John Dayal says while he is always there
for Muslim victims of injustice it is not necessarily a two-way street in terms
of the Muslim leadership’s sympathy quotient towards other troubled
communities. His lament was instructive. There is indeed almost always a
spontaneous outpouring of fellowship and solidarity among groups ranging from
Sikhs to Dalits, from representatives of the north-eastern tribes to
intellectuals among Kashmiri Pandits, who rally support and solidarity for the
Middle of the road Hindus,
Parsis, Sikhs, Christians, Buddhists, pagans, communists, all form a protective
ring around Muslims when they are under attack. But I am scratching my memory
in vain I think to remember when a Muslim body last intervened on behalf of Sikhs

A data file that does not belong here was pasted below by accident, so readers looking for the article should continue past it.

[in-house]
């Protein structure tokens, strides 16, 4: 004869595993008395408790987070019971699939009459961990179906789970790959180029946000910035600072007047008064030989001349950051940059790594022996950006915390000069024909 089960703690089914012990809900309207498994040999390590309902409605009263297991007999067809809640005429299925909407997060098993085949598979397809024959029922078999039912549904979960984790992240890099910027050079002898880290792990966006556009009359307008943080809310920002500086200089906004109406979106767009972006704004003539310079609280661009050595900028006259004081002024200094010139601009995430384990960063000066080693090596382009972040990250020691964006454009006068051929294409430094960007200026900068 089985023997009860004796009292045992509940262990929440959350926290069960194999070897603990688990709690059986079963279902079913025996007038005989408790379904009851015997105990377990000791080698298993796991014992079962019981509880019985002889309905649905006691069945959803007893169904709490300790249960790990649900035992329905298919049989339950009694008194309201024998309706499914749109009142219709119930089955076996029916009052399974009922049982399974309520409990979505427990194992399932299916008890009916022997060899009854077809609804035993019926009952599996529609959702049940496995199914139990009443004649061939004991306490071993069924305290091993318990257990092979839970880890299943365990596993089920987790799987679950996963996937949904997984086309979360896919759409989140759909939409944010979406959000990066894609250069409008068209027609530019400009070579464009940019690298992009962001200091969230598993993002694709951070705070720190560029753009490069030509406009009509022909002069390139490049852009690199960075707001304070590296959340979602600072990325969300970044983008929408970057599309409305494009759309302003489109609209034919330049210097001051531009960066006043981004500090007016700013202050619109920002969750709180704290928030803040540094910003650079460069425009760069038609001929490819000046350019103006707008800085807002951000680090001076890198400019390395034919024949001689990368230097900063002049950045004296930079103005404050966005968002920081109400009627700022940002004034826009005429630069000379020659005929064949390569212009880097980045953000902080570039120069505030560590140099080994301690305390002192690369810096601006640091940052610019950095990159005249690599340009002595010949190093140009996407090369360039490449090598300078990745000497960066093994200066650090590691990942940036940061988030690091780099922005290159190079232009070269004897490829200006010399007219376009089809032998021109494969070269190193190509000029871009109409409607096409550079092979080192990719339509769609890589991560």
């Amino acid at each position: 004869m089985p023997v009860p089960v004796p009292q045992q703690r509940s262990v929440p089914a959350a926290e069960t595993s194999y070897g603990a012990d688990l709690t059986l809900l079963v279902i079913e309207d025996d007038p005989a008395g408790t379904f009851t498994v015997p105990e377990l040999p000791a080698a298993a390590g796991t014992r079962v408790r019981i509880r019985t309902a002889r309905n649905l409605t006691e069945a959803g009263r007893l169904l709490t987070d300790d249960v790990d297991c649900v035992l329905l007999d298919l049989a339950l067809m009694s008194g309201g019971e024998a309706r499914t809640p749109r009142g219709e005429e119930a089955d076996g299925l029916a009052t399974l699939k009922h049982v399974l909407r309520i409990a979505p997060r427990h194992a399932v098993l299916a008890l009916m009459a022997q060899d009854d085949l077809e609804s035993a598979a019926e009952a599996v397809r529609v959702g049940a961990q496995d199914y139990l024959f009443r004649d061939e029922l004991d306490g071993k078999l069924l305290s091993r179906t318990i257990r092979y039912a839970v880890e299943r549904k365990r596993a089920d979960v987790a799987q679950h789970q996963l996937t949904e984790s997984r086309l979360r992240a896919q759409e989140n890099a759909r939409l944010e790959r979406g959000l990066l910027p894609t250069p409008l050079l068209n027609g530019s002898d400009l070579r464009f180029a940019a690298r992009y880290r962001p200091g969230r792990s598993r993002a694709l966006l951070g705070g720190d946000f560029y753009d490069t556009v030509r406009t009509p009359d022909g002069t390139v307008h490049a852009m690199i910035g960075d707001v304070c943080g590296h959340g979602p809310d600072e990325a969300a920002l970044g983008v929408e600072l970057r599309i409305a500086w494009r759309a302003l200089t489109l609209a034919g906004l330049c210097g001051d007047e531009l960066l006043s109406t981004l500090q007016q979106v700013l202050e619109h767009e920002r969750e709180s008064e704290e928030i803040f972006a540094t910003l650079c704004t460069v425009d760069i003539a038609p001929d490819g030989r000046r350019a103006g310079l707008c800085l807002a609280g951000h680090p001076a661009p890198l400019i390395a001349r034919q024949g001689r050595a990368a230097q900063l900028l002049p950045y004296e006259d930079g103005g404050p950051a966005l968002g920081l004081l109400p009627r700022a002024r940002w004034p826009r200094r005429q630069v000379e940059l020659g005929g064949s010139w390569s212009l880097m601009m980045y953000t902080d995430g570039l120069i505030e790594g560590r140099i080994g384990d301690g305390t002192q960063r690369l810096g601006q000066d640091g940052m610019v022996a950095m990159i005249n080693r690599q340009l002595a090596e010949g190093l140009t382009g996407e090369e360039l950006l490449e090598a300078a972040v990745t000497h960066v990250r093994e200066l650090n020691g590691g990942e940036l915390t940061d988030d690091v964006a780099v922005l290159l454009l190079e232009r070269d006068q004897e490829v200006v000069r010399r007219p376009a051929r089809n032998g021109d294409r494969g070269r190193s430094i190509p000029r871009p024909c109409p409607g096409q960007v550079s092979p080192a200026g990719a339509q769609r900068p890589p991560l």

or Dalits, or Christians, let alone remote tribes people in their hour of need.
A police station official in
India’s Jharkhand state this month reviled Christians who sought protection
after Hindu extremists beat and threatened to kill them for refusing to convert
to Hinduism. Does the story touch Muslim hearts? For, when it does begin to
matter, India’s Muslims will not find themselves in their ghettos any longer.
They will be leading a minorities’ collective, in which women and people of
different sexual orientation will have a strong voice too.
The choice is squarely with India’s largest
minority community whether they wish to crawl out of the ditch, which they have
dug for no good reason or remain tethered to the mullah’s sectarian agenda.